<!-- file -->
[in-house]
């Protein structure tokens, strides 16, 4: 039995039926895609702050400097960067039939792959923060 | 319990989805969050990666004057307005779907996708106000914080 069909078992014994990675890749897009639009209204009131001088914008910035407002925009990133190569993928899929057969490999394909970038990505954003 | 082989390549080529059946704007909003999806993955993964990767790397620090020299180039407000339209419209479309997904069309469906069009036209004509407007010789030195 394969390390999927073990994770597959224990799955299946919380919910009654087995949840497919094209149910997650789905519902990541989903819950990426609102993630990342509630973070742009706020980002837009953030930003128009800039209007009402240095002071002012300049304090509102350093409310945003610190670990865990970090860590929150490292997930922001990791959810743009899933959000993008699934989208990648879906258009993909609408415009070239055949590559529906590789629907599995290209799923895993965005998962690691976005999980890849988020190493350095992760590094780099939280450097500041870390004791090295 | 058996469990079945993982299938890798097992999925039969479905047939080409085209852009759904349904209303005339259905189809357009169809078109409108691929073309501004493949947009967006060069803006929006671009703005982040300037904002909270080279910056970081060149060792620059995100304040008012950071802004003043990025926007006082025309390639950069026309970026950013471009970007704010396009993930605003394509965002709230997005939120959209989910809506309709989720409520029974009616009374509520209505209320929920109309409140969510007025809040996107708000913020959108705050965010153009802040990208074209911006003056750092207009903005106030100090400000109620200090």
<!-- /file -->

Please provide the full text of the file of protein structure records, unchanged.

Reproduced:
[in-house]
């Protein structure tokens, strides 16, 4: 039995039926895609702050400097960067039939792959923060 | 319990989805969050990666004057307005779907996708106000914080 069909078992014994990675890749897009639009209204009131001088914008910035407002925009990133190569993928899929057969490999394909970038990505954003 | 082989390549080529059946704007909003999806993955993964990767790397620090020299180039407000339209419209479309997904069309469906069009036209004509407007010789030195 394969390390999927073990994770597959224990799955299946919380919910009654087995949840497919094209149910997650789905519902990541989903819950990426609102993630990342509630973070742009706020980002837009953030930003128009800039209007009402240095002071002012300049304090509102350093409310945003610190670990865990970090860590929150490292997930922001990791959810743009899933959000993008699934989208990648879906258009993909609408415009070239055949590559529906590789629907599995290209799923895993965005998962690691976005999980890849988020190493350095992760590094780099939280450097500041870390004791090295 | 058996469990079945993982299938890798097992999925039969479905047939080409085209852009759904349904209303005339259905189809357009169809078109409108691929073309501004493949947009967006060069803006929006671009703005982040300037904002909270080279910056970081060149060792620059995100304040008012950071802004003043990025926007006082025309390639950069026309970026950013471009970007704010396009993930605003394509965002709230997005939120959209989910809506309709989720409520029974009616009374509520209505209320929920109309409140969510007025809040996107708000913020959108705050965010153009802040990208074209911006003056750092207009903005106030100090400000109620200090």